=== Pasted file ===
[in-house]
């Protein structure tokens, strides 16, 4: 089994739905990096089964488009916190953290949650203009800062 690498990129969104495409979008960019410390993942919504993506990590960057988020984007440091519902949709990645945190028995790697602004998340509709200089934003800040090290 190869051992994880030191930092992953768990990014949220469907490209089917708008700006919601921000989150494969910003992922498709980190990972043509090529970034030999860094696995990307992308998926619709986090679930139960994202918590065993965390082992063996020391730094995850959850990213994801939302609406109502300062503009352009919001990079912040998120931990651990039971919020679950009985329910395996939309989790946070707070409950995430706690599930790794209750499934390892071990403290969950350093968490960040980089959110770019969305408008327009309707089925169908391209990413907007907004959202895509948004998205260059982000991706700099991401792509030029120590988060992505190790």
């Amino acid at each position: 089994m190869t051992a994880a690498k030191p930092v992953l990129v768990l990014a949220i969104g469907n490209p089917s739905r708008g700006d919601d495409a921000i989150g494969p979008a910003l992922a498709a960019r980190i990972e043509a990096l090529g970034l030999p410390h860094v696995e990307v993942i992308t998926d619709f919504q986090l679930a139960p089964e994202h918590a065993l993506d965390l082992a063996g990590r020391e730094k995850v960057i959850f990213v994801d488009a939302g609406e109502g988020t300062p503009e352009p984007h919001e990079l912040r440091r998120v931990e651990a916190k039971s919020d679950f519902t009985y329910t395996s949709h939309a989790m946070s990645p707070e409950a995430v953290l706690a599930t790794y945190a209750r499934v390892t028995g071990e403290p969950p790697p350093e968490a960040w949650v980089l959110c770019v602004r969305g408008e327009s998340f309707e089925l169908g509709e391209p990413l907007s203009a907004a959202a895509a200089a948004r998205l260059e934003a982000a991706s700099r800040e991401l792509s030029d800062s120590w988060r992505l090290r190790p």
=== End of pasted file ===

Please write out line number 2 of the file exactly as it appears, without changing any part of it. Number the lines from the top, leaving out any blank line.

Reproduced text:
């Protein structure tokens, strides 16, 4: 089994739905990096089964488009916190953290949650203009800062 690498990129969104495409979008960019410390993942919504993506990590960057988020984007440091519902949709990645945190028995790697602004998340509709200089934003800040090290 190869051992994880030191930092992953768990990014949220469907490209089917708008700006919601921000989150494969910003992922498709980190990972043509090529970034030999860094696995990307992308998926619709986090679930139960994202918590065993965390082992063996020391730094995850959850990213994801939302609406109502300062503009352009919001990079912040998120931990651990039971919020679950009985329910395996939309989790946070707070409950995430706690599930790794209750499934390892071990403290969950350093968490960040980089959110770019969305408008327009309707089925169908391209990413907007907004959202895509948004998205260059982000991706700099991401792509030029120590988060992505190790």